6. It would be useful to point out at the outset that a number of the developments that have taken place in Sierra Leone since the departure of the mission have actually addressed a lot of the concerns raised by the mission.
7. Mr. Chairman, the findings of Country Review Report have raised a number of very important issues and challenges in relation to governance in Sierra Leone. However, while cognizance has been taken of all of them, the constraints of time would not allow me to respond to each and every one of them in this Forum. Consequently, I have selected some of these issues for my response and I now have the pleasure of presenting them.
8. Mr. Chairman, between 1991 and 2002, the governance landscape of Sierra Leone was largely affected by a horrendous civil conflict that further undermined the smooth functioning of state institutions, destroyed infrastructure, led to economic and social dislocation, displaced a large proportion of the population, affected the capacity and professionalism of state security institutions, and tasked Government with a huge burden of reconstruction and rehabilitation costs. In that decade-long conflict, as in all other violent conflicts around the world, a common lesson was learnt that war is a business of immense loss, that even those who have come out of it with perceived victory have counted great losses in its aftermath. Mr. Chairman, for us in Sierra Leone, we have also learned in addition to the foregoing that never again shall we allow our existence as a nation to be threatened by violence.
9. Mr. Chairman, on the issue of paramount chieftaincy, it would be helpful to put the institution in a historical context for a better appreciation of the challenges it faces. The colonial policy of divide and rule gave enormous political power to traditional rulers, fostering a culture of impunity.
11. Mr. Chairman, while it may be accurate to suggest that the period 1968-1992 was characterized by poor governance, it was certainly not the genesis of the problem. The emergence of poor governance in Sierra Leone should be traced as far back as 1964. In 1965, the Sierra Leone Peoples Party (SLPP) led regime of Sir Albert Margai passed the now infamous Public Order Act 1965 which is currently the subject of intense criticisms by the media for muzzling press freedom.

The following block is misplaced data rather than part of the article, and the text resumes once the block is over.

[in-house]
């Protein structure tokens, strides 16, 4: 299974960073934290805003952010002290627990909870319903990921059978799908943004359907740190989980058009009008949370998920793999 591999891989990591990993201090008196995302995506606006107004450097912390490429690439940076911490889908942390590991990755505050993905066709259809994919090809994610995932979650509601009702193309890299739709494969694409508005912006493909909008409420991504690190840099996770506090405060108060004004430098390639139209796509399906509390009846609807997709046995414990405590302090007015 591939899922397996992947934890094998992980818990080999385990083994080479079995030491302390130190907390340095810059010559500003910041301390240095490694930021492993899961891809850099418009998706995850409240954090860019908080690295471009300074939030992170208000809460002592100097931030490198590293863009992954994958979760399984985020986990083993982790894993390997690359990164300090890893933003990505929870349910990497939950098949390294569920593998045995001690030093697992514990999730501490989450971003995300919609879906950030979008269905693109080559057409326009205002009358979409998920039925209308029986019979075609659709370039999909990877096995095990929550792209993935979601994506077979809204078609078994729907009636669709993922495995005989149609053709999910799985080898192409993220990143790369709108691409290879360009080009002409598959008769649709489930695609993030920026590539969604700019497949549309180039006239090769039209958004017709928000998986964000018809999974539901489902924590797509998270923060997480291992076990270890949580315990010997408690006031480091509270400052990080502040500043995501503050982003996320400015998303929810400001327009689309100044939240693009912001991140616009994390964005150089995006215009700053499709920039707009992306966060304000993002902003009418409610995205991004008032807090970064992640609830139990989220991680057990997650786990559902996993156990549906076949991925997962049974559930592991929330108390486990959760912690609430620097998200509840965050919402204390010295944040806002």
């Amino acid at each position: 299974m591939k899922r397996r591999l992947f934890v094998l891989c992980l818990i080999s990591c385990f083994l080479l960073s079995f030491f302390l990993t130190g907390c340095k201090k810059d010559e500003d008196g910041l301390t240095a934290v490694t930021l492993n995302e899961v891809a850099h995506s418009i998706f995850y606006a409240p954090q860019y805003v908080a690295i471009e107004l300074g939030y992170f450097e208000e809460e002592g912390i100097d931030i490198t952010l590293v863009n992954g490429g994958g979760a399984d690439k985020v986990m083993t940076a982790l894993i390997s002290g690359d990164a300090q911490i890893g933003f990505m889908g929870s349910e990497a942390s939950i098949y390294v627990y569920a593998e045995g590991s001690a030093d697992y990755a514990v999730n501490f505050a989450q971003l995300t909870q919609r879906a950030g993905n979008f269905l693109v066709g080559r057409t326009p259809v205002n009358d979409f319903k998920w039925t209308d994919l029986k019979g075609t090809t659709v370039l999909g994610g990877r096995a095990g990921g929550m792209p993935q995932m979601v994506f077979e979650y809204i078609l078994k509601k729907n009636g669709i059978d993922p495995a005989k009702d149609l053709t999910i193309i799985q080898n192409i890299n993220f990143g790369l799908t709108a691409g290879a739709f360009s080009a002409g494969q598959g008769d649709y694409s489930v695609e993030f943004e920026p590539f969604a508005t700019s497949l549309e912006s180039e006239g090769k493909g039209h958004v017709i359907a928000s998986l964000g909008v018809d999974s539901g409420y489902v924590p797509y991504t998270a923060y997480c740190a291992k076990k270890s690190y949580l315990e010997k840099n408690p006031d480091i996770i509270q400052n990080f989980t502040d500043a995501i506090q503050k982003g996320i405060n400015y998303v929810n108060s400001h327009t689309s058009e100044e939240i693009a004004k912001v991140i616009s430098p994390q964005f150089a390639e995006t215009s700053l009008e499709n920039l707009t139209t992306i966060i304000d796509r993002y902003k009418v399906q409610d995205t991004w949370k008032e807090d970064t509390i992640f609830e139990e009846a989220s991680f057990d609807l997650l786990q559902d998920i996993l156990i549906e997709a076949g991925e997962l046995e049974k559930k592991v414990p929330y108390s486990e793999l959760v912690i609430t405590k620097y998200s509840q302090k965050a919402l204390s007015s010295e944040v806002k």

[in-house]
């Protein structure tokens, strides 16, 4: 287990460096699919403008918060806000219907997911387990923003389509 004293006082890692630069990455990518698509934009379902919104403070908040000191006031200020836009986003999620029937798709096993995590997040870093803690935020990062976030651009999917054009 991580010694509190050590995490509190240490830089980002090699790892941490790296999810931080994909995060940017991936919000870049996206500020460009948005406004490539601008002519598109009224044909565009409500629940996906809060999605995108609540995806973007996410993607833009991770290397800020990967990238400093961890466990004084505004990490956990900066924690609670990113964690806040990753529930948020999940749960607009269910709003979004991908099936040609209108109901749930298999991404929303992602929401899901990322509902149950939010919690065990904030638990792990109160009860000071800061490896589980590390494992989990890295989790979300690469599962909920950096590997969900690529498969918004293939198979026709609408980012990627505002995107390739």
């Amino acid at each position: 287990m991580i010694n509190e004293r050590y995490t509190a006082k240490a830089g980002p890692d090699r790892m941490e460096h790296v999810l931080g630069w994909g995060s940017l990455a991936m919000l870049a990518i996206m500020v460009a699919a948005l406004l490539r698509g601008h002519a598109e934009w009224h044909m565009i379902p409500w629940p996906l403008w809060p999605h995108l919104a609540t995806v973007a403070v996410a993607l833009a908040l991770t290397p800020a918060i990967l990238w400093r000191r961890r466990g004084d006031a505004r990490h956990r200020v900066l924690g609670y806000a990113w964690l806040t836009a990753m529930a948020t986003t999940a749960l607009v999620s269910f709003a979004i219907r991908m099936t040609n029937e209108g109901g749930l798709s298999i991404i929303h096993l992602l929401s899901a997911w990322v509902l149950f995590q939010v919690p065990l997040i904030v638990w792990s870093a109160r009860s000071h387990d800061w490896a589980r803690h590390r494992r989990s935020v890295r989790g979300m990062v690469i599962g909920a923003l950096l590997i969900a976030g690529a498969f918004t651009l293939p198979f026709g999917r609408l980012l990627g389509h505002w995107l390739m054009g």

13. Additionally, Mr. Chairman, a project entitled Transparency Sierra Leone (TSL) is in the process of being implemented in the country. This is a Government initiative aimed at redefining the way Government communicates, and provides information to the public on what Government is doing; creating an unprecedented level of openness in government and a novel in West Africa. The initial project introducing the TSL brand is the Transparency Sierra Leone Portal. The portal will give Government the opportunity to improve the quality of public debate by enhancing citizens' access to Government information in registries, spanning the panoply of Government development projects.
15. Mr. Chairman, on the issue of political and electoral violence, my Government has taken a firm stance against perpetrators of violence irrespective of their political affiliation. It is also noteworthy that several mechanisms have been established to ensure political tolerance among the various political parties. These include the All Political Parties Youth Association (APPYA), the All Political Parties Women's Association (APPWA) and the All Political Parties Association (APPA) and the Political Parties Registration Commission.